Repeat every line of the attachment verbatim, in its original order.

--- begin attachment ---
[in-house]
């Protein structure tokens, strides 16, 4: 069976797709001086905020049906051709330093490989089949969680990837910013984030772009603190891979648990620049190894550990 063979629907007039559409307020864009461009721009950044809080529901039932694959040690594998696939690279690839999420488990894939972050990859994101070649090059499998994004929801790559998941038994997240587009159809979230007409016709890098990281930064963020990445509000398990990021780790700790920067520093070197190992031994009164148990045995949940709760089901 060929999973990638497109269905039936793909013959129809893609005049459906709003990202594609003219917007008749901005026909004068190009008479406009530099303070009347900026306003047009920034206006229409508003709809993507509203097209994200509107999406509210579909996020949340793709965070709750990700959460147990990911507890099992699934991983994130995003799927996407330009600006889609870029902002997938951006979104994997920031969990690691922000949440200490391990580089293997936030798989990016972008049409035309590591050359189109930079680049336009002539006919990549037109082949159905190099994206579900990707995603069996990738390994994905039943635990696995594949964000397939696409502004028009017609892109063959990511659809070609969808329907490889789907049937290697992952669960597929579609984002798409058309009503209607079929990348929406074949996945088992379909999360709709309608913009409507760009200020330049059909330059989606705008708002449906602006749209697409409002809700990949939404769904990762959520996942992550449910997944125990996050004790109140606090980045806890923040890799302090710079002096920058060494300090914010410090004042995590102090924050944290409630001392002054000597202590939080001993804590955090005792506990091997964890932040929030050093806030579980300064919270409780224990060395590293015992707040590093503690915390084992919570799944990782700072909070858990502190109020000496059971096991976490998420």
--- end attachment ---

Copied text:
[in-house]
């Protein structure tokens, strides 16, 4: 069976797709001086905020049906051709330093490989089949969680990837910013984030772009603190891979648990620049190894550990 063979629907007039559409307020864009461009721009950044809080529901039932694959040690594998696939690279690839999420488990894939972050990859994101070649090059499998994004929801790559998941038994997240587009159809979230007409016709890098990281930064963020990445509000398990990021780790700790920067520093070197190992031994009164148990045995949940709760089901 060929999973990638497109269905039936793909013959129809893609005049459906709003990202594609003219917007008749901005026909004068190009008479406009530099303070009347900026306003047009920034206006229409508003709809993507509203097209994200509107999406509210579909996020949340793709965070709750990700959460147990990911507890099992699934991983994130995003799927996407330009600006889609870029902002997938951006979104994997920031969990690691922000949440200490391990580089293997936030798989990016972008049409035309590591050359189109930079680049336009002539006919990549037109082949159905190099994206579900990707995603069996990738390994994905039943635990696995594949964000397939696409502004028009017609892109063959990511659809070609969808329907490889789907049937290697992952669960597929579609984002798409058309009503209607079929990348929406074949996945088992379909999360709709309608913009409507760009200020330049059909330059989606705008708002449906602006749209697409409002809700990949939404769904990762959520996942992550449910997944125990996050004790109140606090980045806890923040890799302090710079002096920058060494300090914010410090004042995590102090924050944290409630001392002054000597202590939080001993804590955090005792506990091997964890932040929030050093806030579980300064919270409780224990060395590293015992707040590093503690915390084992919570799944990782700072909070858990502190109020000496059971096991976490998420």